Oscar news: ‘Big Eyes’ gets big opening, ‘Foxcatcher’ snares attention


Steve Pond reports: Tim Burton‘s “Big Eyes” was unveiled to the public on Thursday night at the Los Angeles County Museum of Art, the same museum that recently presented a career-spanning exhibition of Burton’s work. “Big Eyes” adds something of a change of pace to that career, though it also contains lots of the things audiences have come to appreciate about the director’s work: It’s got flashes of creepiness and abundant humor, it puts outrageousness side-by-side with emotion, it’s populated by misfits looking for a place in a sometimes hostile world, and like Burton’s 1994 film “Ed Wood” (written, as was “Big Eyes,” by Scott Alexander and Larry Karaszewski) it tells a true story that sometimes seems too weird to have actually happened. The Wrap

For Kris Tapley: “Big Eyes” brought with it the potential for a new contender (Amy Adams) in a sorely lacking lead actress race and all the design considerations that come with a Burton experience. The crowd of LACMA members popped and seemed to really enjoy it, particularly relishing Christoph Waltz‘s over-the-top display as Walter Keane, wife of artist Margaret Keane whose “big eyes” portraits became a global sensation and forged an empire. In Contention

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Anne Thompson reveals: Bennett Miller and I have learned to talk to one another, over time. He doesn’t give up his secrets easily. He’s a serious, ambitious, deeply careful and precise filmmaker, who likes to take his time, and think, and explore, and find the heart of the story that fascinates him. With “Foxcatcher,” pushed back from its original 2013 release date before debuting to raves and winning the Best Director award at Cannes 2014, it was worth the wait. TOH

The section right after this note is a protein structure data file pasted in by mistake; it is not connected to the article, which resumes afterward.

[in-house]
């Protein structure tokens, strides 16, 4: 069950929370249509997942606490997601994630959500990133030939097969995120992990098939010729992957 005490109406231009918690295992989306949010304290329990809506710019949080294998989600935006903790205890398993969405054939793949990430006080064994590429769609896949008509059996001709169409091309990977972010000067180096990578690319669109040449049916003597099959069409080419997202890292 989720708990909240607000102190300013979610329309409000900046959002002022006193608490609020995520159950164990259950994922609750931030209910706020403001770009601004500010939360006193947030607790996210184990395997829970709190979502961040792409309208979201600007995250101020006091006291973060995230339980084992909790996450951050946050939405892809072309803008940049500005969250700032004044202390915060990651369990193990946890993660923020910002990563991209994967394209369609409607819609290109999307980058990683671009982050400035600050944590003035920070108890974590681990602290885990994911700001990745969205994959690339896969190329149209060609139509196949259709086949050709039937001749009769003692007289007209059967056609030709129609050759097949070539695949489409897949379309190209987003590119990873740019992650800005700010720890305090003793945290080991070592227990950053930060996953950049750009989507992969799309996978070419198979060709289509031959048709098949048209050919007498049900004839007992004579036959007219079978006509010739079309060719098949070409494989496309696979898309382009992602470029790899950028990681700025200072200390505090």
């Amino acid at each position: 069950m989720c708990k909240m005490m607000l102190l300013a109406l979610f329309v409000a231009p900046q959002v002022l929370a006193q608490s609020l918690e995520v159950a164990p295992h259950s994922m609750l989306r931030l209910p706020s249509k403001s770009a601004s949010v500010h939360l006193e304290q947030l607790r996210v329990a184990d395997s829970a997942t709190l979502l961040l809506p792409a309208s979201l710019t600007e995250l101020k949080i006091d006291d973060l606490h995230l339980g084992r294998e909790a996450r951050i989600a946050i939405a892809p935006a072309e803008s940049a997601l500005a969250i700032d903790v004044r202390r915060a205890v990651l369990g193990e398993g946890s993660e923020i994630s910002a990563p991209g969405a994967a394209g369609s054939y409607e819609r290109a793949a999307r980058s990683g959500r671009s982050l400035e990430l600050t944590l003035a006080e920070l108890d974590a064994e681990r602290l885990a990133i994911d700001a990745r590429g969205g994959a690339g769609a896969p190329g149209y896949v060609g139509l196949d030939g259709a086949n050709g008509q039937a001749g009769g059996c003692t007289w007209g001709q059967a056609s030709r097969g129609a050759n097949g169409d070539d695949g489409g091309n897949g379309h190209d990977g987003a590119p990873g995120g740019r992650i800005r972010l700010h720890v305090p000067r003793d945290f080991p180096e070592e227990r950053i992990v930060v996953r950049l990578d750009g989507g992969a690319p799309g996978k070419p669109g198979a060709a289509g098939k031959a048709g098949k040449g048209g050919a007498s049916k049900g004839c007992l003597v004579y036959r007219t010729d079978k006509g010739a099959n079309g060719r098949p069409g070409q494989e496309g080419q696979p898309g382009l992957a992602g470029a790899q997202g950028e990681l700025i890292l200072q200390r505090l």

And Steve Mason has a fascinating in-depth conversation with “Foxcatcher” scripters E. Max Frye and Dan Futterman about their work on crafting this real-life tale of crime into a film. YouTube

As Sam Adams observes: It’s notoriously hard to predict which feature documentaries will end up as the film academy’s final five nominees, but surveying the field, one thing is clear: It’s been an extraordinary year for nonfiction on-screen. Even discounting long shots like “20,000 Days on Earth,” a riveting mixed-media portrait of doom-laden rocker Nick Cave, or “Actress,” which follows Brandy Burre, a onetime star of “The Wire” as she tries to reenter the business after a long hiatus, one could make a solid case for dozens of films. Los Angeles Times

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Greg Ellwood notes: Like a number of actors still in the awards season mix, Hilary Swank has been talking about her contender along with films from Sundance or Cannes for a long time. In fact, she’s been promoting Tommy Lee Jones‘ “The Homesman” from one film festival to another across the country for the past six months. Sitting in a Beverly Hills Hotel room the morning before its last stop, AFI Fest, the two-time Oscar winner admits she’s happy to have something so good to talk about. HitFix

Scott Feinberg wonders: Could the iconic musician Glen Campbell, who currently resides in a memory care facility, land an Oscar nomination? James Keach‘s “Glen Campbell: I’ll Be Me” is a deeply moving chronicle of its 78-year-old subject’s “Goodbye Tour” after being diagnosed with Alzheimer’s Disease and Campbell could score a Best Song bid for “I’m Not Gonna Miss You,” the last song ever recorded by the “Rhinestone Cowboy,” which plays at the end of the doc, before the credits roll. THR

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